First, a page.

Future plans for the Queen Mary come with significant price tags, ranging from $105 million to retire and scrap the ship, to roughly $500 million to move the vessel and build a new dry dock.
Long Beach is now tasked with deciding how much money it will invest in critical repairs for the aging icon.
The Long Beach Harbor Commission is expected to vote later this year on whether to take control of the historic Queen Mary.
The Soviet submarine that has been moored next to the Queen Mary as a tourist attraction for more than two decades is so badly corroded that it’s in danger of sinking or rolling and possibly damaging Long Beach’s historic ocean liner, according to court documents.
The Long Beach City Council in April voted unanimously to explore possibly transferring control of Pier H, which includes the historic Queen Mary, the Long Beach Cruise Terminal, Hotel Maya and other businesses, to the Harbor Department that oversees the Port of Long Beach.
Long Beach last week took over daily operations of the ship for the first time in more than 40 years after its operator, Eagle Hospitality Trust, chose to give up the lease in Delaware bankruptcy court.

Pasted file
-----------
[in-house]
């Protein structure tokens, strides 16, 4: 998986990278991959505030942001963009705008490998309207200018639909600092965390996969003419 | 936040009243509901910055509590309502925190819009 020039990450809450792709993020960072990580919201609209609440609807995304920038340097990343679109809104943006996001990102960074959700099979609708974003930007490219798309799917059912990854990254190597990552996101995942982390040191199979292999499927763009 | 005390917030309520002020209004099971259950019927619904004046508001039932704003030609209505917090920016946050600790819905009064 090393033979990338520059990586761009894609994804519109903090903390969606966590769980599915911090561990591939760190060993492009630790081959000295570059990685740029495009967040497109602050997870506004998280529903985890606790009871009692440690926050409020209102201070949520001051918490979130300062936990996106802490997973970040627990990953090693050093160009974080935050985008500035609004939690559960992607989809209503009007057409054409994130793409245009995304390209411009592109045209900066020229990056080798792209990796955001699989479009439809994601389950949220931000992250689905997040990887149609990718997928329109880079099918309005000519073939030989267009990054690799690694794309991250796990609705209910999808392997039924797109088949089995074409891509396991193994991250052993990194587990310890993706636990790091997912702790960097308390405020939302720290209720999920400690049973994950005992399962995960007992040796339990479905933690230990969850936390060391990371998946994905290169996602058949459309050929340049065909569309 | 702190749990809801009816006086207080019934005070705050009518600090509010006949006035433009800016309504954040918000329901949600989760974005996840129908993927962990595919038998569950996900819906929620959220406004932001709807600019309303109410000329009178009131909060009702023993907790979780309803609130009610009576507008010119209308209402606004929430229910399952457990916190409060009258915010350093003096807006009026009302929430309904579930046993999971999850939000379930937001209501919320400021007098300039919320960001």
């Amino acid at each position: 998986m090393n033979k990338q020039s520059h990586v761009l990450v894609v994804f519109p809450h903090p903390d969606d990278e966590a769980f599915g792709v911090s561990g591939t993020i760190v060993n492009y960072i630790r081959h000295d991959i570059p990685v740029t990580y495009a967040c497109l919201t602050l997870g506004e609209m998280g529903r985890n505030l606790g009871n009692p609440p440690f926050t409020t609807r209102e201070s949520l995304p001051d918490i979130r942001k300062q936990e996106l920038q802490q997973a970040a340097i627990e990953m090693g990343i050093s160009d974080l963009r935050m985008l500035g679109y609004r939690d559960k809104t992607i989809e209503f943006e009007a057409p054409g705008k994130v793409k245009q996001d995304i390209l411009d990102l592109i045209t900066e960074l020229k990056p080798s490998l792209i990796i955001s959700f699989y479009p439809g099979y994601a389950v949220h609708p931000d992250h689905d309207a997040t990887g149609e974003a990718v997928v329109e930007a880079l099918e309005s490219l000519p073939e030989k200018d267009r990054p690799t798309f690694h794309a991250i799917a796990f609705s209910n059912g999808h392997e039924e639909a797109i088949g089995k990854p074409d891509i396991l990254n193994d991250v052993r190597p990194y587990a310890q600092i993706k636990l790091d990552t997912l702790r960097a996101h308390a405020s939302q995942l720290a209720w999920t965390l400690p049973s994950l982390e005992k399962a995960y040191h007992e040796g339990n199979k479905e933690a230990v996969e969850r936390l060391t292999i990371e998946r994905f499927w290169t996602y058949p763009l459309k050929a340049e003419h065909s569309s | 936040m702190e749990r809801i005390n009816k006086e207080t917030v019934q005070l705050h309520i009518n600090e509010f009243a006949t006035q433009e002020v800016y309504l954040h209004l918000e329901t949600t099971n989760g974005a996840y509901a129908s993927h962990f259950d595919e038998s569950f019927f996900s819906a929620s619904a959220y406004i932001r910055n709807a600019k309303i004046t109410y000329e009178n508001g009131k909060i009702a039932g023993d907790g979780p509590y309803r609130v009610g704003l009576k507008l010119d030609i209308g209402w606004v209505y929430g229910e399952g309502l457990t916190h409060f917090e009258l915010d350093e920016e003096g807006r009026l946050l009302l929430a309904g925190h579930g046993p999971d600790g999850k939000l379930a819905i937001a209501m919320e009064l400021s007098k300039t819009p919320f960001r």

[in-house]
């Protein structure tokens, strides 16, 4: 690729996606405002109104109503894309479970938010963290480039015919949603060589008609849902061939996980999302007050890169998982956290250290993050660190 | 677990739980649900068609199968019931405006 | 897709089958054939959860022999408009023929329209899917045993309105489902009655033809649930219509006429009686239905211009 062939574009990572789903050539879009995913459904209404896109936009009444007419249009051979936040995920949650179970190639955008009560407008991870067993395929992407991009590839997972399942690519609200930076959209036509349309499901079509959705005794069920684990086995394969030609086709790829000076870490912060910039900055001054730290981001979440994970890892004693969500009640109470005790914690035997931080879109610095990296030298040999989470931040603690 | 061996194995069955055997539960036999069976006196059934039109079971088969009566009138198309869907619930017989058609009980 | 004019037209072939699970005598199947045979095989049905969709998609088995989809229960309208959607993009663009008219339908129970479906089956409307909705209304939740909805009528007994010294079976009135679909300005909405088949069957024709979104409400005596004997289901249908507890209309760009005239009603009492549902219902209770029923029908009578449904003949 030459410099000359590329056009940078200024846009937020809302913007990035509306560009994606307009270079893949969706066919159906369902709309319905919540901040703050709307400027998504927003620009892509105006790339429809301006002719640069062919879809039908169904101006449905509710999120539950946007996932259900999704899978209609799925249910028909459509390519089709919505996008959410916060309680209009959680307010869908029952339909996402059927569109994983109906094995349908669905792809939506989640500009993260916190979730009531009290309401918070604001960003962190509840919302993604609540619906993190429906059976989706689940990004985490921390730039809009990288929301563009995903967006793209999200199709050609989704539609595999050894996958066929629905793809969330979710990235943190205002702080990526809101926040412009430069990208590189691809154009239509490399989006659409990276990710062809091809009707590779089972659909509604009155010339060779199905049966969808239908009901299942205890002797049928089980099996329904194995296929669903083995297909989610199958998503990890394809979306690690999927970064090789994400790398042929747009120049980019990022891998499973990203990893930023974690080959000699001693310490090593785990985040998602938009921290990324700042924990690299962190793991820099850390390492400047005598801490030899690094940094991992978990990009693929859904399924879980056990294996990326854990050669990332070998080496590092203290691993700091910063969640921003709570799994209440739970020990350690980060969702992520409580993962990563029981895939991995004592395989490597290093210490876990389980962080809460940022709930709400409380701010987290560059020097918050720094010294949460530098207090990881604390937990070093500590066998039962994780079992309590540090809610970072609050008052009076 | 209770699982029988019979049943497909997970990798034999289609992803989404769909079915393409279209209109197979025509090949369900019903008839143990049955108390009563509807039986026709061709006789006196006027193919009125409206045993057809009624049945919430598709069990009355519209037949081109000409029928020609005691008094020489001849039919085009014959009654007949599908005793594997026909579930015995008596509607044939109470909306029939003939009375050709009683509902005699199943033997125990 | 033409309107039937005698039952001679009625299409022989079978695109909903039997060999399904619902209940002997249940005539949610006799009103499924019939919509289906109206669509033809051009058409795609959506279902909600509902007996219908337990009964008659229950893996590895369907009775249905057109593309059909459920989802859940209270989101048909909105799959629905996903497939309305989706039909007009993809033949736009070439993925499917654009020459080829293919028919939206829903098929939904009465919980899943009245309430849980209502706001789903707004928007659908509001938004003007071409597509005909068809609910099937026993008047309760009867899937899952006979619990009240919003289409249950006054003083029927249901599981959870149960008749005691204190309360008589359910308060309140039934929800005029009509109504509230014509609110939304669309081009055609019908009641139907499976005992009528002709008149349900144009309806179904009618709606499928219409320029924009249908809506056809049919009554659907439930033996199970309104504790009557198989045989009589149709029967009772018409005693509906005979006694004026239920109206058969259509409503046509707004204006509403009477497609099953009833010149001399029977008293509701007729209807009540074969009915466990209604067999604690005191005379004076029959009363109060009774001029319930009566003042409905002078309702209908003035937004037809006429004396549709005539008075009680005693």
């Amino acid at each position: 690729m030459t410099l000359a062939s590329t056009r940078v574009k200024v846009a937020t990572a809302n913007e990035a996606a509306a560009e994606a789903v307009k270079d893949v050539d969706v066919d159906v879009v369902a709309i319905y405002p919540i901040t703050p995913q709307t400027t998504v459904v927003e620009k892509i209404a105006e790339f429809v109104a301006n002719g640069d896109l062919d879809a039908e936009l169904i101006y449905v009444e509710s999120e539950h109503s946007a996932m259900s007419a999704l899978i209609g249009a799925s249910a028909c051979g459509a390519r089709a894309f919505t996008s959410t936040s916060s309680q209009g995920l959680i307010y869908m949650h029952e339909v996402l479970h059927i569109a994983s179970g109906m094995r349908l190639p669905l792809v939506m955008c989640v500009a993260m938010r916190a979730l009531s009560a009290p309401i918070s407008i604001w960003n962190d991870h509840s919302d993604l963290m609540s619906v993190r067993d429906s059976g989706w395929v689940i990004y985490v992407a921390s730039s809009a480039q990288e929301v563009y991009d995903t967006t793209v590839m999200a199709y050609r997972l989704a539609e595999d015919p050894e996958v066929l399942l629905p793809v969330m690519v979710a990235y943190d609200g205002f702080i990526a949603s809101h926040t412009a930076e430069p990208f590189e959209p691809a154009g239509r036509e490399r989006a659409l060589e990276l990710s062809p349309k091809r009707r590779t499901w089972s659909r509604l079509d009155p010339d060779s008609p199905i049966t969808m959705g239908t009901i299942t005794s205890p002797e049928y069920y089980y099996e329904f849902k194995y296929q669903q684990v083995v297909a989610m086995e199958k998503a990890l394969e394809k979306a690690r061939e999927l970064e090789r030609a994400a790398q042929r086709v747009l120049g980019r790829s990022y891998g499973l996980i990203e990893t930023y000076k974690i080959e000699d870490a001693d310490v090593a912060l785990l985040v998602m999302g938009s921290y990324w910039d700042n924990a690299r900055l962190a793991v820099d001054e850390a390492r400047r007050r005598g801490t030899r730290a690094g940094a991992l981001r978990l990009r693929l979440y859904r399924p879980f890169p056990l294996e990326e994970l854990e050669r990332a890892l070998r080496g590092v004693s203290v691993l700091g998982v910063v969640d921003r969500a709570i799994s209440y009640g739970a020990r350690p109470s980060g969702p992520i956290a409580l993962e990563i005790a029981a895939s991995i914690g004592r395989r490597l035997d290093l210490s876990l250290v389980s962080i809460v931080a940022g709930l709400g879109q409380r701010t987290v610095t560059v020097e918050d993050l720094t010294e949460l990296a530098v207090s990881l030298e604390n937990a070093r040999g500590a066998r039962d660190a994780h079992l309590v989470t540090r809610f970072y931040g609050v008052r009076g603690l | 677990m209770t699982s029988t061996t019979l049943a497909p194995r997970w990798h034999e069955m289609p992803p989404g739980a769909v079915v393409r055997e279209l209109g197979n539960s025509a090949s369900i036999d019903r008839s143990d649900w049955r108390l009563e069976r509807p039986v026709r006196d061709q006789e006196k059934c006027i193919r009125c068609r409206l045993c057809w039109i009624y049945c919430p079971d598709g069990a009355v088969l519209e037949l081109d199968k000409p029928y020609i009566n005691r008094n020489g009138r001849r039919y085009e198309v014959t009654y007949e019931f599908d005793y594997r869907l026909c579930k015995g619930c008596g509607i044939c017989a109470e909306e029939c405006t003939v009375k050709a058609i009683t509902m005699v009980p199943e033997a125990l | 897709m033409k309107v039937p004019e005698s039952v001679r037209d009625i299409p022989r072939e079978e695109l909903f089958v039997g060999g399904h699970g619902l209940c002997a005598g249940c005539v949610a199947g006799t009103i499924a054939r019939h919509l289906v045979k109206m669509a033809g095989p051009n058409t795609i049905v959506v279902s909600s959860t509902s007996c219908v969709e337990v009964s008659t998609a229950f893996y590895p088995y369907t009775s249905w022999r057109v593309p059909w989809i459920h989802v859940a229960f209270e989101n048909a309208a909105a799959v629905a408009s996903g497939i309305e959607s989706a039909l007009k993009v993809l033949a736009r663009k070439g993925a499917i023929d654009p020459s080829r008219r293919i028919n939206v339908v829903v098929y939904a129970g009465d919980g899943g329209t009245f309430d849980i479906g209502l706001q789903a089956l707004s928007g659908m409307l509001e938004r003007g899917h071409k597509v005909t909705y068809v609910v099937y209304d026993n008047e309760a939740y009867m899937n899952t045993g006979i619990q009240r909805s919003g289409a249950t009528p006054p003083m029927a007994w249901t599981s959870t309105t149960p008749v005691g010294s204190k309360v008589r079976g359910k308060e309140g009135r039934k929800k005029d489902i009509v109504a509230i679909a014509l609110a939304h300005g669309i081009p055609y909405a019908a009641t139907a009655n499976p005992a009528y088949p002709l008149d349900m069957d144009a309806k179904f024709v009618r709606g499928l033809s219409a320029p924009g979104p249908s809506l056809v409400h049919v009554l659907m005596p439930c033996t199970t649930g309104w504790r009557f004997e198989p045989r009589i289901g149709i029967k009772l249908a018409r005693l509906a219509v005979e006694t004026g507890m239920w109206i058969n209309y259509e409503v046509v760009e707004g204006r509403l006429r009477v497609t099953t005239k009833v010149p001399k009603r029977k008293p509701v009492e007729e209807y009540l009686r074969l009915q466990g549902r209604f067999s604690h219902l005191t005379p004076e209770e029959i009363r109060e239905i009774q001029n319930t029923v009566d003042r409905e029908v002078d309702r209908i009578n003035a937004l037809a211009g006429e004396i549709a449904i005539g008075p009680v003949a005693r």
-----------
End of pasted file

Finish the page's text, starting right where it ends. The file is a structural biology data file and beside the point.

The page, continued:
The Long Beach City Council on Tuesday will consider the immediate authorization of $500,000 in Tidelands Critical Infrastructure funds to begin work on safety and stability.
The city auditor since 2019 has been investigating how the Queen Mary’s operator spent $23 million to fix some of the most critical repairs listed in a marine survey.
Documents in Delaware bankruptcy court allege that Urban Commons principals Taylor Woods and Howard Wu conspired to split the Queen Mary’s employee payroll into two groups so they could apply for two different federal Paycheck Protection Program loans and maximize their aid money.
In an interview with the Post, Martin Docherty-Hughes, a member of the United Kingdom Parliament who represents the town where the Queen Mary was built, said he plans to raise the issue of the ship’s fate on the floor of the House of Commons.